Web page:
I have been busy setting up a second long electric fence across the Top Field in preparation for moving the sheep. Today I mowed under it along it’s length with the trimming scythe to stop it shorting out on the long vegetation.
The nature and management of this four acre field is different from the Trust’s more classically managed hay meadow, Cae Mari Jones.
Like Cae Mari Jones, it is shut up in late April / early May and allowed to grow away through the early summer. It’s flora is quite different. It is particularly rich in orchids, Cats Ear (Hypochaeris radicata) and Rough Hawkbit (Leontodon hispidus). In fact, there is very little grass in the middle of the field. The grassiest areas are near the hedges which receive extra nutrients from leaf fall.
From late May onwards we begin mowing patches for hay, choosing the lushest areas and avoiding the orchid rich places. Over the next two months we will mow about an acre of the field, before moving on to hay making in Cae Mari Jones in mid July.
Here is the point where the management diverges. The rest of the Top Field is left to stand all summer. The mature vegetation provides a haven for a multitude of invertebrates. When you walk through the noise of grasshoppers is loud and we have found creatures rarely recorded, such as glow worms. It presumably supports a large population of the small mammals that feed on invertebrates too, although we don’t generally see them. Barn owls certainly find it a lucrative hunting ground and the ghostly forms have been seen at dusk hunting over this field. Tawny owls are frequently heard. As the summer progresses, seed heads mature and flocks of small birds are seen taking advantage of the feast.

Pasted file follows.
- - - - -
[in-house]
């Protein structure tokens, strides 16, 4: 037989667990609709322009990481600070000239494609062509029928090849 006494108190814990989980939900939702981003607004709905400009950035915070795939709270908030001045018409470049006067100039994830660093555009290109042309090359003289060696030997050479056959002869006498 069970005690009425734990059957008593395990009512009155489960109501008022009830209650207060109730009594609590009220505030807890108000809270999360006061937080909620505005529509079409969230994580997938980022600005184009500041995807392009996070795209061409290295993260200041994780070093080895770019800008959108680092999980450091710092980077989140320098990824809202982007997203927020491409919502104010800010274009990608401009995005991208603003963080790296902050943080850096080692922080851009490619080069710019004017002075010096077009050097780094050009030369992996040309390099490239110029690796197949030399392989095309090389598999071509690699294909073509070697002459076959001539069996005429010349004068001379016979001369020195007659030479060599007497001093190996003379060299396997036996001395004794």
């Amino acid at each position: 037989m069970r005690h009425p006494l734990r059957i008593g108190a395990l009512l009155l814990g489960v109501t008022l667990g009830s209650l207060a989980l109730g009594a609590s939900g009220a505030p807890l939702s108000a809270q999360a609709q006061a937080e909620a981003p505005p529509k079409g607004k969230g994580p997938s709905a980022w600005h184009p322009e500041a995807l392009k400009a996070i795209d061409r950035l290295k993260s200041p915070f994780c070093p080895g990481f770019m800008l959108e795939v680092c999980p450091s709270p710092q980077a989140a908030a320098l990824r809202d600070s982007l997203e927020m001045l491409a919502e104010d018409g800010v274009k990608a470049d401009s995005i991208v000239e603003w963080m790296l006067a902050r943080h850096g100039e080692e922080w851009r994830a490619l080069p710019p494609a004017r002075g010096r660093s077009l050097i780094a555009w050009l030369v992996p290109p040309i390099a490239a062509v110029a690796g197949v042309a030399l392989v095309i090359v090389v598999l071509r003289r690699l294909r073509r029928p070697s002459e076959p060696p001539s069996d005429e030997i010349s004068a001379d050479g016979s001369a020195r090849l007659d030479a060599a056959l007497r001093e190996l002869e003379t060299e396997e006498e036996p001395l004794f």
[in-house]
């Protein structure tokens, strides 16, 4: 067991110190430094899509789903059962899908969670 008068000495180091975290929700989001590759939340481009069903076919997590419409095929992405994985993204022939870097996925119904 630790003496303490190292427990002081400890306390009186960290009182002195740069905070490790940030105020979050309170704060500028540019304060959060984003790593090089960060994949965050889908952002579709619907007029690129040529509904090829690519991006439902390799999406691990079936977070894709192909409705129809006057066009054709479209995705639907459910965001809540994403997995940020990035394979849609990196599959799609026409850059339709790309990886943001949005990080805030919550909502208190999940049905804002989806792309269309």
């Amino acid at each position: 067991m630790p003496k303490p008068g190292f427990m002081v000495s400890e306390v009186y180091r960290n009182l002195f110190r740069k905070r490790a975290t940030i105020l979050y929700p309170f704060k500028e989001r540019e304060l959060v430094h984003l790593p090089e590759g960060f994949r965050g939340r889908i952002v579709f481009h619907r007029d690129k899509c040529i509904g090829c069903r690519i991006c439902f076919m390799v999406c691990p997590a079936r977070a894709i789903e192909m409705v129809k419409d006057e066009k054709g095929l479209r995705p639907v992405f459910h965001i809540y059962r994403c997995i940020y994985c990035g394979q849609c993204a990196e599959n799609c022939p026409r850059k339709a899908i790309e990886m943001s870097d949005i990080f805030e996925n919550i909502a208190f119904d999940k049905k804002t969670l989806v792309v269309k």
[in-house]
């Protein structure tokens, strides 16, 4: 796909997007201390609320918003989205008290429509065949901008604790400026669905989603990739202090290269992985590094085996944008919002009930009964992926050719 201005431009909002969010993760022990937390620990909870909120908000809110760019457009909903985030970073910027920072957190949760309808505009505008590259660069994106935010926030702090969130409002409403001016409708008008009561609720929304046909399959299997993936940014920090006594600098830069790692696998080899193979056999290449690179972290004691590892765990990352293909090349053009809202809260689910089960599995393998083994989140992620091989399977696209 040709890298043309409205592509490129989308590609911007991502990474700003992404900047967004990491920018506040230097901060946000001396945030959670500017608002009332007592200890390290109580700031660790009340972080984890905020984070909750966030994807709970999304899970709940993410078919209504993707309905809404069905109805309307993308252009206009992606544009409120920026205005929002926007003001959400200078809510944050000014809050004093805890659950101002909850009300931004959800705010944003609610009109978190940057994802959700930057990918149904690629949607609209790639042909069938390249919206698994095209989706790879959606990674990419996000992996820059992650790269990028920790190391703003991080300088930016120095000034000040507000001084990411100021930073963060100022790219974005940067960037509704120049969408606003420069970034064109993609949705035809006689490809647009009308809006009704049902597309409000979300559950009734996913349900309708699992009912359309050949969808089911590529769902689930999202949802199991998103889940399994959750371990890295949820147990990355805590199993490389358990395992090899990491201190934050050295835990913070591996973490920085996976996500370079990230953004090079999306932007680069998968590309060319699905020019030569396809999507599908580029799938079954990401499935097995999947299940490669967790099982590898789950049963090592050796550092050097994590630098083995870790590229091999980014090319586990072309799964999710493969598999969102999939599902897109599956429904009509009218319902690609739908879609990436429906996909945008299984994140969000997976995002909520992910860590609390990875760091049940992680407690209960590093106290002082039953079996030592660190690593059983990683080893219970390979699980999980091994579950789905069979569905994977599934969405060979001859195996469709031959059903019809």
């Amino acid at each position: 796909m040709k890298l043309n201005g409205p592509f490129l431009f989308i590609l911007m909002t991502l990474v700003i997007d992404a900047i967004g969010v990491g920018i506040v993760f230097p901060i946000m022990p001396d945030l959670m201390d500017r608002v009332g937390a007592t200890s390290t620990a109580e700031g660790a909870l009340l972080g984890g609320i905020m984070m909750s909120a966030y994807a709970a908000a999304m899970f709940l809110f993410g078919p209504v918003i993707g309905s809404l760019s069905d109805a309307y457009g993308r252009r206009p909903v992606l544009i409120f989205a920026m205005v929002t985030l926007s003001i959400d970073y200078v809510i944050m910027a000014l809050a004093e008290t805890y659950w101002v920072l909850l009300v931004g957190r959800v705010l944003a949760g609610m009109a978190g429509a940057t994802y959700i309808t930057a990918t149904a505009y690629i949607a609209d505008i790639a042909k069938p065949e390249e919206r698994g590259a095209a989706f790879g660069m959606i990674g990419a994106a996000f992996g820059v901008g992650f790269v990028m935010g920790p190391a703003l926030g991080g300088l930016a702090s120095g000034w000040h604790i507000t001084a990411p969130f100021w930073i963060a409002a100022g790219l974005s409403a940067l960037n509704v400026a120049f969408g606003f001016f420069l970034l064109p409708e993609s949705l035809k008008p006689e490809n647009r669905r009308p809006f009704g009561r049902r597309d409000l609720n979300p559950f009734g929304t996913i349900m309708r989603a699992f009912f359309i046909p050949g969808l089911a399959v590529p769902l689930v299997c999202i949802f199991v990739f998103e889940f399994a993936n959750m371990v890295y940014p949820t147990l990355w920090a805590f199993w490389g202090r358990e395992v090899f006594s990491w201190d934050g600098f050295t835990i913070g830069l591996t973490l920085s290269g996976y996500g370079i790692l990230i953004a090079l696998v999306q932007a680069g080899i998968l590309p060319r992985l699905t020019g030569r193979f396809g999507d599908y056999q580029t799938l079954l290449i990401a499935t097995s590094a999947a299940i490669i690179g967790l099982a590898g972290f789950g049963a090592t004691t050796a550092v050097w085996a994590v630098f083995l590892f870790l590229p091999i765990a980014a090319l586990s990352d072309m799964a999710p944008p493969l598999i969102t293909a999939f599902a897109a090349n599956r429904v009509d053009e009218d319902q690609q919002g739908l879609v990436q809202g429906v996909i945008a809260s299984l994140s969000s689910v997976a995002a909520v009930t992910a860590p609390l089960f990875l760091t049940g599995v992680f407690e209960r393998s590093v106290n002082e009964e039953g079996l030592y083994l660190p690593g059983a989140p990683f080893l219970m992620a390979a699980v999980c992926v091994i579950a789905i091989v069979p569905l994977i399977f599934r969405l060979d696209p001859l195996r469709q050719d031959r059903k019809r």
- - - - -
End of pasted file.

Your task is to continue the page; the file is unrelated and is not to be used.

At times over the summer, this field may end up being one of the few areas of long vegetation left in the neighbourhood, as intensive silage cutting on the surrounding farms cuts 100’s of acres of grass over a few sunny days. Our slower progress with the scythe across Mari Jones, where hay cutting takes a couple of months, and our management of the Top Field ensures there is always a refuge on the Trust.
In most years, a neighbour brings in a herd of cattle in early September. They make short work of the years growth, and within a week the vegetation is short ready to go into the winter. The field is then used as winter grazing for our sheep, before the cycle begins again the next spring.
This field has very low fertility and a flower rich sward has been maintained without traditional hay cutting of the whole field for many years. The orchids in particular seem to have benefited from the introduction of cattle grazing and several species are now to be found in increasing profusion across the field.
As ever, things are evolving and changing. We have not had the neighbour’s cattle in this year. Instead I have divided the field into thirds with electric fencing and we are grazing it down with the sheep, who will be moved in rotation around the field.
We have also decided to get some cows of our own! Two 6 month old Shetland calves (www.shetlandcattle.org.uk) are expected to arrive next spring, with the plan being to rear the heifer on as a house cow. We hope that the addition of regular cattle grazing to all areas of the Trust will have real benefits for land management and biodiversity. We will make more full use of the available grazing and will make more hay but will still be aiming to manage the grass in such a way that a variety of sward heights is maintained at any one time. It will be interesting to monitor how the system evolves.